Always conduct in-depth research into what your customers expect your product to be able to do. A good way to understand your product’s basic functionalities is consumer research.
Apart from direct forms such as surveys, social media listening can also help you learn about your audience and what they expect from your services. This is especially pertinent when designing complicated pieces of software or other multi-purpose products. Asking what your product’s minimum expectations are when it comes to its use should guide you to fulfill this most crucial of design stages.
Level 2 – Reliability
Almost as fundamental to design as functionality is reliability. Can the user trust that the product will work 100% of the time? If a user does not trust your product to work each time required, are they likely to want to invest in it?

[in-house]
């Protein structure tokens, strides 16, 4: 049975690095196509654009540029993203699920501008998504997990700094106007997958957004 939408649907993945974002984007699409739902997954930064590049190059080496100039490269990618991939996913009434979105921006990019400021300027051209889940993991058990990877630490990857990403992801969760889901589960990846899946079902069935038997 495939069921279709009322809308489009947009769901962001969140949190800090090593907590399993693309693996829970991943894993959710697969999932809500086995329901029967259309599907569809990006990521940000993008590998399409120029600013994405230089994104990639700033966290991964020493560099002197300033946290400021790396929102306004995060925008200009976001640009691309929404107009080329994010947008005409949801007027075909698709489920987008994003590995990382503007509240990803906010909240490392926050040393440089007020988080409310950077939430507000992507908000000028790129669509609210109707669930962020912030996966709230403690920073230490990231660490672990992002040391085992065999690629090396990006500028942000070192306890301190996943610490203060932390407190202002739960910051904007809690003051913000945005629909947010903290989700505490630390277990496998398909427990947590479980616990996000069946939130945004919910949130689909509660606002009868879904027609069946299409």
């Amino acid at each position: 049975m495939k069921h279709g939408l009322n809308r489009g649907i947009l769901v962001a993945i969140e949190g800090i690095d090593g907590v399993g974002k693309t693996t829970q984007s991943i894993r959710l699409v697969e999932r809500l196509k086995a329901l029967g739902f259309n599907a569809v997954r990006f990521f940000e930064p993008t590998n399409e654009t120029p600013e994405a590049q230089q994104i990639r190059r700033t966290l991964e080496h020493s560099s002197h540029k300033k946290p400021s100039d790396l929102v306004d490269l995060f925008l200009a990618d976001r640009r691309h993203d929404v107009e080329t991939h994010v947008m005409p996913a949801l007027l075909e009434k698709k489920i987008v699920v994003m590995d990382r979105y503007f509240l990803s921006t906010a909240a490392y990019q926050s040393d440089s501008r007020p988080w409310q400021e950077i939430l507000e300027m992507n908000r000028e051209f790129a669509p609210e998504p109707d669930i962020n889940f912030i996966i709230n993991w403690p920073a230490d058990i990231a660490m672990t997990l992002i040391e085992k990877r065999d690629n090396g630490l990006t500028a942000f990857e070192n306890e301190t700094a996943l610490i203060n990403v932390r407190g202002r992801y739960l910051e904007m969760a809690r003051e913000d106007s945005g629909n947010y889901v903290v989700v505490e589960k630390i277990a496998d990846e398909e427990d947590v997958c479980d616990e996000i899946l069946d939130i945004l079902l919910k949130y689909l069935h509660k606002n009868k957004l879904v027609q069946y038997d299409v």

When it comes to creating a reliable product, the key is thorough testing. However, continue testing to ensure that it works time and time again in the same conditions. Testing should be as varied as possible.
Hower products mean little without the systems to support them. Therefore, a small tip to be aware of is to make sure that your product/service is reliable and that the various systems that support it are too.
A good way to improve performance and reliability when it comes to, for example, the workforce that supports your product is to employ the use of WFO solutions. These integrated solutions will allow you to monitor customer demand and how well your team meets it.
Test Test Test.
As mentioned, creating a reliable product involves a great deal of testing. There are four types of reliability testing that you should take into account.
The types of reliability testing are:
- Discovery Testing: This is the type of testing concerned with determining the boundaries for given inputs or stresses.
- Life testing: This type of testing looks at how a product will perform over its lifetime and through regular use.